Rookies, quarterbacks and a few veteran players get to work at Chiefs training camp

Center Mitch Morse takes a water break on July 24, 2018, during Chiefs training camp in St. Joseph.

ST. JOSEPH, Mo. — Tuesday was Day Two of what some might call a mini-camp before the real work begins at Chiefs training camp.

On Wednesday, camp will be a bit of a melting pot because all veteran players are required to report to camp sometime around noon and join rookies and quarterbacks who are already there. They’ll have their first full-team workout on Thursday.

But there were already a few veterans already in attendance Tuesday, including center Mitch Morse and running back Spencer Ware.

Hear more from them and rookie Derrick Nnadi below. These are transcriptions, provided by the Kansas City Chiefs, of the post-practice discussion with players:

DT DERRICK NNADI

Q: What is some of the advice you’ve received from some of the veterans coming into camp about what to expect?

NNADI: “Off the rip, my teammate Allen Bailey told me to come every day to practice with a purpose because it’s going to be a grind. That’s been my mindset coming in as a rookie and as a draft pick. They brought me here for a reason, so I want to prove to them and myself that they chose the right person.”

Q: Brett Veach said when he drafted you that you have the ability to get on the field quickly and learn defense quickly, where do you think that comes from?

NNADI: “It really goes into how much you want to play. In this business, you get what you put in. If you want to play, you are going to do as much as you want to get on that field. If you don’t really care about it, you aren’t going to put in the effort for it. You won’t be studying film or care as much on the practice field. You are not going to care about what food you put in your body or how much sleep you’re getting. It’s really all about personal effort and how much work you want to put in to get on the field. My desire comes from the coaches I’ve been around back in college as well as my family. My father is probably the hardest working person I have met in my life.”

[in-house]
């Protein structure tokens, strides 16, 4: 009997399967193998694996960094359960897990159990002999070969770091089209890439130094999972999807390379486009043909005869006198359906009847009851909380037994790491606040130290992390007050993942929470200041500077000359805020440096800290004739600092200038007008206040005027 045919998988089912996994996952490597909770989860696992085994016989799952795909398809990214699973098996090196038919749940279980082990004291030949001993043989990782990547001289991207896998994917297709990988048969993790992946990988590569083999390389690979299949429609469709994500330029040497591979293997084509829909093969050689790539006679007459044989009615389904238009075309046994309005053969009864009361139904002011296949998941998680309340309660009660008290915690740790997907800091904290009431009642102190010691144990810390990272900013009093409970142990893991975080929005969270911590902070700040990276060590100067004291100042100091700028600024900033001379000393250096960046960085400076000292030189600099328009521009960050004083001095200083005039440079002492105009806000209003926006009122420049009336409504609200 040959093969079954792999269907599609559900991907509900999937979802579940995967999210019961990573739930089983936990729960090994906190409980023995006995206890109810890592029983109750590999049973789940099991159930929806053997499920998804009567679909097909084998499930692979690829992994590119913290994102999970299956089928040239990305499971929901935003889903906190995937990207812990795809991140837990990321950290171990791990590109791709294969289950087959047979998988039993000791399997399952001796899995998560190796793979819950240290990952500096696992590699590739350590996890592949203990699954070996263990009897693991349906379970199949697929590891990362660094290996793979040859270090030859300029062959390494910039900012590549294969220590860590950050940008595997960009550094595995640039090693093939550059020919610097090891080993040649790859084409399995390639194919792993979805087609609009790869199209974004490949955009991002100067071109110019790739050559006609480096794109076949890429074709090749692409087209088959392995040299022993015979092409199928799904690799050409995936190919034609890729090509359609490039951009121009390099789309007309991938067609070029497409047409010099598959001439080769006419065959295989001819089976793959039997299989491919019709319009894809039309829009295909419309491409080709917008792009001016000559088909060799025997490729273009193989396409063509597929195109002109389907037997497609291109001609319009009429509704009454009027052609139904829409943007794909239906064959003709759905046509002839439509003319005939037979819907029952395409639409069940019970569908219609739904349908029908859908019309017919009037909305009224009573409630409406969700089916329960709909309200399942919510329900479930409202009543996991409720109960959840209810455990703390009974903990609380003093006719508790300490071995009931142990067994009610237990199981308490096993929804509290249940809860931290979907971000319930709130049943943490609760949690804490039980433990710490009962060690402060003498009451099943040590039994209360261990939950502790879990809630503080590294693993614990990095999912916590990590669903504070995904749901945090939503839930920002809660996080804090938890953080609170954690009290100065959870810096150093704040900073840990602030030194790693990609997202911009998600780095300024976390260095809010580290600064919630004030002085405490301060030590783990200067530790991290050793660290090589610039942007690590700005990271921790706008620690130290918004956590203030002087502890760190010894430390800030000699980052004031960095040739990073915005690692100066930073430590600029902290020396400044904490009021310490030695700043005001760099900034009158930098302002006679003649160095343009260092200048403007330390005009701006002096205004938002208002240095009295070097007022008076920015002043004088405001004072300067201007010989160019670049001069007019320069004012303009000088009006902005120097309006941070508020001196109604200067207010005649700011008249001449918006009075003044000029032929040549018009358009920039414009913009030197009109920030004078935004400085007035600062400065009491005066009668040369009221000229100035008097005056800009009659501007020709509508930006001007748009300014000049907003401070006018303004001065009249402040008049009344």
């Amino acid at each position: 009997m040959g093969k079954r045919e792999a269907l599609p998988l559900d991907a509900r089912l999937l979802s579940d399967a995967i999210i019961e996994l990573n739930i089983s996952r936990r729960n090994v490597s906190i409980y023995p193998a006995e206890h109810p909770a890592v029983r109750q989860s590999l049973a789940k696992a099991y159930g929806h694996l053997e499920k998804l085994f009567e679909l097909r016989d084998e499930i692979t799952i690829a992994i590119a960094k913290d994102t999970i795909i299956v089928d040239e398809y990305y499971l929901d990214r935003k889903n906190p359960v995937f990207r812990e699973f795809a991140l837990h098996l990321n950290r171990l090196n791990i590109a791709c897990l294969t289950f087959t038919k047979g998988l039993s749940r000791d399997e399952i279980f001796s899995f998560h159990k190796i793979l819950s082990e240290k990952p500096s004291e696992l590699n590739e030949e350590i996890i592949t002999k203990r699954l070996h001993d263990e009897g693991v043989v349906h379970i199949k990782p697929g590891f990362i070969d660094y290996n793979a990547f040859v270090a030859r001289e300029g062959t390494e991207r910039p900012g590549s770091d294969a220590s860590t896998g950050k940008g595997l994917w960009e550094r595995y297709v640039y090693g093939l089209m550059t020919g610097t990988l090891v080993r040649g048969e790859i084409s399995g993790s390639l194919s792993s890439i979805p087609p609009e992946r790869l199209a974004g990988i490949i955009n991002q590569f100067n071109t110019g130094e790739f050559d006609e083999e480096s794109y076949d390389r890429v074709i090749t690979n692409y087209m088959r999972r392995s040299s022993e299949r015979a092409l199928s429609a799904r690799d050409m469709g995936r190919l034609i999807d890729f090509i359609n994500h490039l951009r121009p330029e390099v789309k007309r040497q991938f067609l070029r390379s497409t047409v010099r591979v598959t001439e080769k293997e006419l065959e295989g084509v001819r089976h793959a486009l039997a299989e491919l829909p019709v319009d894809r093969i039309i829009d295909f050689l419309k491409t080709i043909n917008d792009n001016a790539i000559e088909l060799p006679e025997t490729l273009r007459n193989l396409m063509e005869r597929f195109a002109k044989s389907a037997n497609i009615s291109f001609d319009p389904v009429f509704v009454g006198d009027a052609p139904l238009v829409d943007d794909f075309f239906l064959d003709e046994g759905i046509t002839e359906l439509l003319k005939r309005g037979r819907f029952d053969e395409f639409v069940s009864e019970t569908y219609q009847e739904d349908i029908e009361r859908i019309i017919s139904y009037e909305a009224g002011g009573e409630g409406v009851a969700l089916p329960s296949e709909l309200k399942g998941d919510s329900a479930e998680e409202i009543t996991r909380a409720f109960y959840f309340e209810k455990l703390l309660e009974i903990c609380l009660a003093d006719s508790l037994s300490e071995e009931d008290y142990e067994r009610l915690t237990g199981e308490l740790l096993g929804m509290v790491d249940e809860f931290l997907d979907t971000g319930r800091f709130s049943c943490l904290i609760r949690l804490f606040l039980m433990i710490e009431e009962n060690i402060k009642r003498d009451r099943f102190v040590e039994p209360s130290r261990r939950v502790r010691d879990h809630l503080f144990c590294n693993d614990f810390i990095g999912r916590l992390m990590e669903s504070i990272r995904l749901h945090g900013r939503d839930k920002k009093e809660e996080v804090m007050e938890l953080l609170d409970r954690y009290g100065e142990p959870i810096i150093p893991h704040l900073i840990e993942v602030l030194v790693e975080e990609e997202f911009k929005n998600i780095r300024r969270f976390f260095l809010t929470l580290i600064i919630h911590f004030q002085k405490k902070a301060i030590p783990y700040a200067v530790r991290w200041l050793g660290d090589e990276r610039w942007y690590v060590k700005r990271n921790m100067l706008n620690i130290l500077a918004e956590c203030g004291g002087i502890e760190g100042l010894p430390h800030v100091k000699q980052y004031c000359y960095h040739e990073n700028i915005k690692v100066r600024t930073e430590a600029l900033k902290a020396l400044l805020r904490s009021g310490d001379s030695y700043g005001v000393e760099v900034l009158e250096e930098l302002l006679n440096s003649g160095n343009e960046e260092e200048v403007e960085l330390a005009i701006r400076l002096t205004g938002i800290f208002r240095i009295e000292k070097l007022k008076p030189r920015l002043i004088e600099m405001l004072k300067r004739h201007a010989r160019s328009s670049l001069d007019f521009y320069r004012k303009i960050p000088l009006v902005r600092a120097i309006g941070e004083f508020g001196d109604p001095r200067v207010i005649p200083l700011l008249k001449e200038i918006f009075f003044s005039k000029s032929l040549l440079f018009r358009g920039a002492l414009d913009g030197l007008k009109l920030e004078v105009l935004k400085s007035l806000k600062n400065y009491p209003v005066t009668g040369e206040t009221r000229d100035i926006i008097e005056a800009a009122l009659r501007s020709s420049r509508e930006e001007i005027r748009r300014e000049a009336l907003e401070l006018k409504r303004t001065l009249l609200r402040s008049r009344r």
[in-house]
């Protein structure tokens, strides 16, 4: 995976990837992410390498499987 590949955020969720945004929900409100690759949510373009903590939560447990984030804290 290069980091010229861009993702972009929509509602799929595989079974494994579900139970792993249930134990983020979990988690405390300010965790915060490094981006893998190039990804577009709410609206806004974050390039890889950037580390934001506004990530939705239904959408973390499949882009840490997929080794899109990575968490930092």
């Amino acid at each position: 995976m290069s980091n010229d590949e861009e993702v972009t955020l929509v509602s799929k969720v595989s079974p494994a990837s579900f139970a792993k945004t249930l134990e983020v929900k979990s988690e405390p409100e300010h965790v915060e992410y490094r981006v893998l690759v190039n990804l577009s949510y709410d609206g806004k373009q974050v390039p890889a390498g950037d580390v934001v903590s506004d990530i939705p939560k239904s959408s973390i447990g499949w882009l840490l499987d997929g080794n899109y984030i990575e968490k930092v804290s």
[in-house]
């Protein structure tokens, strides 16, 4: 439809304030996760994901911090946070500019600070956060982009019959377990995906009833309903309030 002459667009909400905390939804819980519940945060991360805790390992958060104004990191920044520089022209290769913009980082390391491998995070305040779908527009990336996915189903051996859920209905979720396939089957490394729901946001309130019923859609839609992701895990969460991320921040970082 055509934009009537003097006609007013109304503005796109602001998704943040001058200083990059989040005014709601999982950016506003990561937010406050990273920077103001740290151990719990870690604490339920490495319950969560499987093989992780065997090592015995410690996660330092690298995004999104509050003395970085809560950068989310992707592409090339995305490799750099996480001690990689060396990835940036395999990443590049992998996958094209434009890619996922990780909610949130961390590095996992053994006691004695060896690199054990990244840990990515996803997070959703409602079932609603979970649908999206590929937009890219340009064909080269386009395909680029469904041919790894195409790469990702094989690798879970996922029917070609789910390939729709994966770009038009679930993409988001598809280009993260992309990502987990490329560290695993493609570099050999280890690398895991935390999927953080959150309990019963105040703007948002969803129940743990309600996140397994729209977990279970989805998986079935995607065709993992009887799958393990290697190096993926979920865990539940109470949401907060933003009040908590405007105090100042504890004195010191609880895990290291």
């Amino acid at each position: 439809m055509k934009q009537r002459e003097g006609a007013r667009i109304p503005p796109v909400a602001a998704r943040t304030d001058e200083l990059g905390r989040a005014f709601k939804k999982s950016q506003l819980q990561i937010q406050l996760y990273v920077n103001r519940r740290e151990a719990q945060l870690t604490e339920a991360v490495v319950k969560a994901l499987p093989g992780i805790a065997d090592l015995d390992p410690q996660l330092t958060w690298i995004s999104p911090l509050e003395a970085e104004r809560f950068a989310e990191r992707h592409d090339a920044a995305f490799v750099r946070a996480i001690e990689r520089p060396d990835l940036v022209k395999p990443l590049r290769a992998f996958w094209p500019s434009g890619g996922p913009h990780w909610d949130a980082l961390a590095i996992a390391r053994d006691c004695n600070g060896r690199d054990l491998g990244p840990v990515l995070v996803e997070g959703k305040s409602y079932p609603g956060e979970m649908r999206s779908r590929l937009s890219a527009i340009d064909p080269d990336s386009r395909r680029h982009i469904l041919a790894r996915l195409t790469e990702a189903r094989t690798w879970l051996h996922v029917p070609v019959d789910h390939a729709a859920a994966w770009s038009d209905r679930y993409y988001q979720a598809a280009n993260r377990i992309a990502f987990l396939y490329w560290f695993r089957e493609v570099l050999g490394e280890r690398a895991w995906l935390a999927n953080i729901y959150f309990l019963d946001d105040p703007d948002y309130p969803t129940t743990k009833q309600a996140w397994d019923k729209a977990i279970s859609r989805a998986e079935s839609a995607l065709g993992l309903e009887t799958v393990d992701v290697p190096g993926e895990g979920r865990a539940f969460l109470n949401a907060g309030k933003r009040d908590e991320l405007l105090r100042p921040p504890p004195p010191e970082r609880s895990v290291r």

Q: What does it mean to you to wear the number 91?

NNADI: “It means a lot to me. Being the youngest in my family, I felt like I was in the shadows. People would always say I was one of my siblings’ little brother. When I first started playing football, I chose my brother’s jersey which was No. 75, and I felt like it wasn’t really me. I wanted to stand out and have some type of symbolism saying this is me, only mine. I chose this number since college and have ran with it.”

C MITCH MORSE

Q: How does it feel to be back out there?

MORSE: “It’s a blast, man. Just being out there with the guys, putting the pads back on, at least putting the helmet back on, it was a long process. At first I would like to thank everyone in the training room. Rick (Burkholder), Evan (Craft), Aaron (Borgmann), although he left, (David) Glover, Julie (Frymyer) and Tiffany (Morton). It was a tough time for me last year. The year before I had seen guys like Larry (Duvernay-Tardif) and (Mitchell) Schwartz tough through these injuries. I wanted to get back to my team and get out there. But structurally it just wasn’t there. It was completely blown out. We did everything by the book. These guys, I cannot say good enough things about these guys (the training staff). We took me out, got surgery and took it day by day. They didn’t push me to do anything past my comfort level. They pushed me to become a better football player and a healthier football player. But to answer your question, it is so much fun being out there competing a bit and knocking some of the rust off.”